Growing up in a farming family of Nepal, I developed a feeling of complex relationship between people, ecosystem and their co-existence. This inspired me to expand my career in the field of forestry and natural resource management. I completed BSc Forestry from Tribhuvan University, Nepal in 1999. After few years of work experience in the field of participatory resource management, I got an opportunity to pursue MSc in Tropical Forestry from the Technical University of Dresden, Germany under the competitive DAAD fellowship program. I have a decade long experience as a policy practitioner in Nepal’s community forestry network, which encompasses natural resource governance, livelihoods, climate change, and biodiversity conservation in multi-donor funded projects. I enjoy bringing my knowledge from applied development practice to academic and policy arena in order to strengthen sustainable resource management.
My current research explores how the international interest of neoliberal globalization has created new pressures and categories in the Global South and how resilience has been developed for policy reform from the local context. I want to design my research to create a deeper level of understanding of multi-level policy changes and pressures between the global and the local, especially in the frontier of local livelihoods and globalization.
I want to design my research to create a deeper level of understanding of multi-level policy changes and pressures between the global and the local, especially in the frontier of local livelihoods and globalization. I believe my long-standing experience and involvement in Nepalese resource management organizations and policy networks promises particularly insightful policy engagement and access to the local debates.
Rishi organised a panel at the Grabbing Green Conference in May 2013 with Manoj Misra (2012), Kasim Tirmizey (2012) and resource person Susannah McCandless and funding from the Alumni Innovation Fund.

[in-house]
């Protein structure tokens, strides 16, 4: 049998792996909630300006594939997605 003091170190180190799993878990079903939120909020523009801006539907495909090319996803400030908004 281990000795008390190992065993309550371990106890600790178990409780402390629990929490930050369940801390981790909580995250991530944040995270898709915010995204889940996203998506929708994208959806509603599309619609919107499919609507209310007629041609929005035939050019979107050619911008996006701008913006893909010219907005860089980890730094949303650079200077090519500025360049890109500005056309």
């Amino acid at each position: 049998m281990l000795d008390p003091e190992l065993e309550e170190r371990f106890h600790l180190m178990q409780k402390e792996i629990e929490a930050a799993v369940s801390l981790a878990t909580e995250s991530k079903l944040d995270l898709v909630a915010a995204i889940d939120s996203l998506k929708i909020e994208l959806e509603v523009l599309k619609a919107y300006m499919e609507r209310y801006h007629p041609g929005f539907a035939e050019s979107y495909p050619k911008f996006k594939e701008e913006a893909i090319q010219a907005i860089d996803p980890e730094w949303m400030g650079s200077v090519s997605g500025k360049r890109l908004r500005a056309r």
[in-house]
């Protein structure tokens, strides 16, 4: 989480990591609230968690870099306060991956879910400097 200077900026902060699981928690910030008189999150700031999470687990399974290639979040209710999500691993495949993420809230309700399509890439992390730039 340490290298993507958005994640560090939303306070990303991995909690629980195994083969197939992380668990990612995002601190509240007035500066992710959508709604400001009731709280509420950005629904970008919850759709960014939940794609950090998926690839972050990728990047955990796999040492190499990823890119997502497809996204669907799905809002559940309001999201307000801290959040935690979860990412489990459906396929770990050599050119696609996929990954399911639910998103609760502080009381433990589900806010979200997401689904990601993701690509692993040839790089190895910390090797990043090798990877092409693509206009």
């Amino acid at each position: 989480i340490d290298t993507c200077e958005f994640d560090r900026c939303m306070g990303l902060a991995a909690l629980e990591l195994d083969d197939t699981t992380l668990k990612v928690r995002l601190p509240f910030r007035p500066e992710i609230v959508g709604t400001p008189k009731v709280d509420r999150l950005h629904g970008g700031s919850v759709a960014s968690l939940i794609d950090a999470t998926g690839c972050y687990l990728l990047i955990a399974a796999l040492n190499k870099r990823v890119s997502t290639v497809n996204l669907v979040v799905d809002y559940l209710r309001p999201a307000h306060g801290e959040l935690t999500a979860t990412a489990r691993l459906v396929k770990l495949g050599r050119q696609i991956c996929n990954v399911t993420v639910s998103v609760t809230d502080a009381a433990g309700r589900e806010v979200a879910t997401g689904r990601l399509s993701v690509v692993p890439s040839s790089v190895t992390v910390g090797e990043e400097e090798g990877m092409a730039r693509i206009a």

In March 2014, Rishi received the Excellent Academic Achievement Award from the Geography Department, University of Calgary, Canada. He also published a paper on his ongoing research, titled Bastakoti, R. and C. Davidsen.(2014). REDD+ and forest tenure security: concerns in Nepal’s community forestry. International Journal of Sustainable Development & World Ecology 21(2): 168-180.
In September 2013, Rishi received the prestigious Varnier Canada Graduate Scholarship (only 167 were awarded throughout the country), providing recognition and funds for his research titled “Global Neoliberal Agendas and Local Livelihood Realities of Carbon Trade: Whose Interests, Whose Benefits in Nepal’s Community Forest Governance?”. Through this research, he aims to understand how neoliberal commodification of environmental services of forests influences the power relationships of multi-level forest governance, how global carbon emissions trading schemes are affecting local forest governance and community forestry practices in Nepal, and to provide timely policy input for the improvement of local governance in light of new market-based conservation strategies.
Read this article on Rishi titled, Vaniers: Rishi Bastakoti brings his rural roots to global forestry issue.